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Has anyone ever heard of this concept or is this original research? None of the hits google returns seem to be referring to this concept, and the article gives no citations or references of any sort. Radicalsubversiv 21:32, 29 Apr 2004 (UTC)

There are several isomorphic uses of E-consensus which are contemporanious and all apply to the same mathemetical concept.

One common application is the mathematical process of matching up various overlapping peices of genes (spliced in different ways) for instance:


This also pertains to the overlap of in profile methods for Recomendation systems where not all reviewers will identically agree, hence the metafore of "noisy" genetic "segments".

E-consensus most notabily refers to analysis of voting over series of differing topics to reduce the conflict entropy in peer review. While, in genetics it assumes non noisy data, it voting populations asumes some noise in the "segments".

A significant aspect is that the multiple interpretations of the term represent the same mathematitical principle in which complexity can be reduced using the E-consensus concept and it's related computational methods.

I'll look for some genetic links.. Quickwik

Clarification -- I'm not asking if any of the ideas you present in this article are original/relevant/valid/useful, I'm asking whether the concept, named and presented as such, exists anywhere else. Radicalsubversiv 06:45, 30 Apr 2004 (UTC)

Why? Do you want to delete it without even going a google search? Are you the guy that deleted United Holyland?

United Holyland was deleted by a vote of the community (see Wikipedia:Deletion policy),

No votes don't delete things.. I think you also deleted that article.

because it was not encylcopedic. The discussion drew my attention to this article, which appears to have the same problem, and is why I posted here asking.

United Holyland like e-consensus was specifically encycolpedic description of the concept and use of that term. E-consensus is the same way. If you did'nt read or search the term as it is commonly used then why argue about it? There's an uncontrovercial entery for tolken's "dark land" but somehow the idea of "e-consensus" is just disturbing in a way that the mythological entries are not..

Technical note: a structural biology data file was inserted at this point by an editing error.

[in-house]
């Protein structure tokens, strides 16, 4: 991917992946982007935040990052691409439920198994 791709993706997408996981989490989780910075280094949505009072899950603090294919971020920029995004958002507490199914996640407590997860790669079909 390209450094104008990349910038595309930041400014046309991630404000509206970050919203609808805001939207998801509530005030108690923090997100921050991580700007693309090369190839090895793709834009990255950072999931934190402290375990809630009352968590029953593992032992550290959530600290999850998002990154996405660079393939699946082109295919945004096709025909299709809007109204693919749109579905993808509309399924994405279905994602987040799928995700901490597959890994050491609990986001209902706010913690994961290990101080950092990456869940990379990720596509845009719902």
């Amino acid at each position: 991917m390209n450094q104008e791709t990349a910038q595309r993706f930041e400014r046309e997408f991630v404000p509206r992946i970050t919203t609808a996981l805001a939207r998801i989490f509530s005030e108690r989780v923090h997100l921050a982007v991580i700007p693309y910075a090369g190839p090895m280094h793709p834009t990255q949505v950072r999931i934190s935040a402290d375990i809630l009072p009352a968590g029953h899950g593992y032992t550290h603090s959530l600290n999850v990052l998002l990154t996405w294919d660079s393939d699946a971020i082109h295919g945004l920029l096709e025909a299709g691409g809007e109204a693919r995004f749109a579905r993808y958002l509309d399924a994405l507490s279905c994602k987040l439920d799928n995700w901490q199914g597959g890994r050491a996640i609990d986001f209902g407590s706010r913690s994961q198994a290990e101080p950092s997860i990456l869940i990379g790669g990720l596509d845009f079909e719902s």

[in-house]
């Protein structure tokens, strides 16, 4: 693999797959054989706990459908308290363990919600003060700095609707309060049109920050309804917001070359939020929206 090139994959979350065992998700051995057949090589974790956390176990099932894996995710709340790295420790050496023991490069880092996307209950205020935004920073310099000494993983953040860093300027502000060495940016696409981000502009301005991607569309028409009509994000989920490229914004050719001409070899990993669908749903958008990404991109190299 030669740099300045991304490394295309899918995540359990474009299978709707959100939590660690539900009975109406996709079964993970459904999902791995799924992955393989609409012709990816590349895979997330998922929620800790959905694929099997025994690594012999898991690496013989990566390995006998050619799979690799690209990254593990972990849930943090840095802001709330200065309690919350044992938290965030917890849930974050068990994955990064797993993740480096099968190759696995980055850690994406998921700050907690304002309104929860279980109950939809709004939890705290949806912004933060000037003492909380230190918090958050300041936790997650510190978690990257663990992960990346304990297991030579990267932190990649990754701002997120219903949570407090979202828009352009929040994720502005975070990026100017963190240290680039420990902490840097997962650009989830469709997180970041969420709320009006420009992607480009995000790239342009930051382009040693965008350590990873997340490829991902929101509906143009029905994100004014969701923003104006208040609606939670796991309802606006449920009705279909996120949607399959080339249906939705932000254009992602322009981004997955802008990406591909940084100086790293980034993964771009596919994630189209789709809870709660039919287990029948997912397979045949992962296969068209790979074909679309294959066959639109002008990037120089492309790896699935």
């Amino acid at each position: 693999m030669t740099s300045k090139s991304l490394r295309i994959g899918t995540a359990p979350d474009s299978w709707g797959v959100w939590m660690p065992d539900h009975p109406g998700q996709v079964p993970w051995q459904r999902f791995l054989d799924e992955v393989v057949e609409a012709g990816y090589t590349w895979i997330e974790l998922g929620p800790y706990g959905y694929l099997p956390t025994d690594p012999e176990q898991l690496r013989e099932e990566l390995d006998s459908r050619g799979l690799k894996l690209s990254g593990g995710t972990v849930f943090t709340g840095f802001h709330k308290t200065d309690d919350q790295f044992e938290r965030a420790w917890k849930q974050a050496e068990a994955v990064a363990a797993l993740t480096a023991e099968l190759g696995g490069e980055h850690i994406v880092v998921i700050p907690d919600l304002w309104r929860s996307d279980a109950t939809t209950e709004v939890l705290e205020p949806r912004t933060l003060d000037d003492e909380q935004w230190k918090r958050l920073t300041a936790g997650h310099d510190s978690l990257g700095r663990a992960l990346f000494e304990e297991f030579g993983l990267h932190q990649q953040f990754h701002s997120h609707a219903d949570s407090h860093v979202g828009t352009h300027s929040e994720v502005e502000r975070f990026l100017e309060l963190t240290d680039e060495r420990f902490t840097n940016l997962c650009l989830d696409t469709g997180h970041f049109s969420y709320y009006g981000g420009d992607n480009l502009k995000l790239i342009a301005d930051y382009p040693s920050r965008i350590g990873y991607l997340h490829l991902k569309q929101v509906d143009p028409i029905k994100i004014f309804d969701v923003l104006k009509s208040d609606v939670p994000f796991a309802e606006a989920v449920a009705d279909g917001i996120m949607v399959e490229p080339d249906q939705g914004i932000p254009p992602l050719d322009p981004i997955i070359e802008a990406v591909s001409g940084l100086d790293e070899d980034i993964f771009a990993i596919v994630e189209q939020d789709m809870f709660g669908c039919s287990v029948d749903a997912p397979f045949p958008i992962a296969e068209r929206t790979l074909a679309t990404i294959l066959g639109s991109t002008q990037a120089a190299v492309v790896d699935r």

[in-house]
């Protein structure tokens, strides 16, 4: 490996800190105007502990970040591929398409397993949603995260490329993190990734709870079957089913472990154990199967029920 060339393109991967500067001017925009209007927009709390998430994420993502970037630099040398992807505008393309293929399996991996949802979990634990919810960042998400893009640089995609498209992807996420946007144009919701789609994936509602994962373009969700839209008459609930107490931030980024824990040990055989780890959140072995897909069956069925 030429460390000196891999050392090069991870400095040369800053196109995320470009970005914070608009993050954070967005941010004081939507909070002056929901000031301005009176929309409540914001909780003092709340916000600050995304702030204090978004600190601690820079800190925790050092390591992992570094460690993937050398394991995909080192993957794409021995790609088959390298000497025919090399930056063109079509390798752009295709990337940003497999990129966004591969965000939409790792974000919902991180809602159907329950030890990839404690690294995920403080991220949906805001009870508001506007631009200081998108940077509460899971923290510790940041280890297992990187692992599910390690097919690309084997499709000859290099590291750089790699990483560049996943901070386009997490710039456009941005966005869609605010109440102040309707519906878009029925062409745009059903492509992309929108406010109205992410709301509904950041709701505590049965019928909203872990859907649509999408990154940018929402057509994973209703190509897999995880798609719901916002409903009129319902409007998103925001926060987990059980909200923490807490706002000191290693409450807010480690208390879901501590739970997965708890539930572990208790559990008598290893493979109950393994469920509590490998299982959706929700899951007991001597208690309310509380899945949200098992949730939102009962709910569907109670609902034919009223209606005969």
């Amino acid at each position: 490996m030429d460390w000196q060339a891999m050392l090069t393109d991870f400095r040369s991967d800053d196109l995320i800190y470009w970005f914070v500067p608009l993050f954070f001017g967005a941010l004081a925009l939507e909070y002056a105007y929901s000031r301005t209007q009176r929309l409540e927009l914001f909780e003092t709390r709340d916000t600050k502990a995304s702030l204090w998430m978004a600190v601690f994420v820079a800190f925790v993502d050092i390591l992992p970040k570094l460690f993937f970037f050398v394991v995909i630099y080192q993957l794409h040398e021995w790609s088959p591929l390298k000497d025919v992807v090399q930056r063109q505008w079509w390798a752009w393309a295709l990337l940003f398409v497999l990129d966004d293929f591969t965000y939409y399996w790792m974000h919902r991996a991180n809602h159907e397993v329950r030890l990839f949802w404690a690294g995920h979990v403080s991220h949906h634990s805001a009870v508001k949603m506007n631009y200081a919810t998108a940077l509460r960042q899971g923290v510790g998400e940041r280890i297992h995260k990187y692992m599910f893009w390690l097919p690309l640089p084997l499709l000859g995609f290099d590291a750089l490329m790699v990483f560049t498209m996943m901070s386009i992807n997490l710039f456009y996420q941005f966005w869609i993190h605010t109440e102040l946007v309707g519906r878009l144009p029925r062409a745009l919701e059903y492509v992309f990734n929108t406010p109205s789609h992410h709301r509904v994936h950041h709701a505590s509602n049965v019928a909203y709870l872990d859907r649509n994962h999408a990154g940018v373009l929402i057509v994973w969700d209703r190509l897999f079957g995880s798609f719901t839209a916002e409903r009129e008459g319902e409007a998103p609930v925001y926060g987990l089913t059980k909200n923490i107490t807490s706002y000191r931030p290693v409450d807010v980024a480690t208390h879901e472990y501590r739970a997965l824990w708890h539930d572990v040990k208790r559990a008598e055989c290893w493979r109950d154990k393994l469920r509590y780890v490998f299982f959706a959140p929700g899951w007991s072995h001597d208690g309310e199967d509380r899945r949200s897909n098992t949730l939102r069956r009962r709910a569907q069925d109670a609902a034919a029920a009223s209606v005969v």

It is a salient topic that some people just don't get and apparently you like deleting such things.Quickwik 14:35, 4 May 2004 (UTC)

Radicalsubversiv 17:03, 30 Apr 2004 (UTC)

"In the show "Who Wants To Be A millionaire" it seems the audience, when asked, is always right. " No it isn't. I've peronally seen episodes where the audience was wrong. The reason it is usually right is that the contestants are well aware of the sort of questions that the audience is good at answering - easy ones where the subject is a popular one. You never see the audience being asked at the end stages of the game. DJ Clayworth 19:07, 4 May 2004 (UTC)


The spelling has been mentioned on the vote for deletion, and I'm not inclined to fix it right now until that has completed, but there are quite a few mistakes: "deliniate expertice collalition meaningfull detailes detailes detailes accomidate prevailance publics colalitions principels cohearant seperate consistancy sugestion tendancy fourm leting merrit opertunity aproximations partipation accomidate Representitives committies sugests expantion comitties voteing expertice dificult expencive sugests consistant Constutional precident recomendation" is what my spell checker found in the current version. Andrewa 20:07, 4 May 2004 (UTC)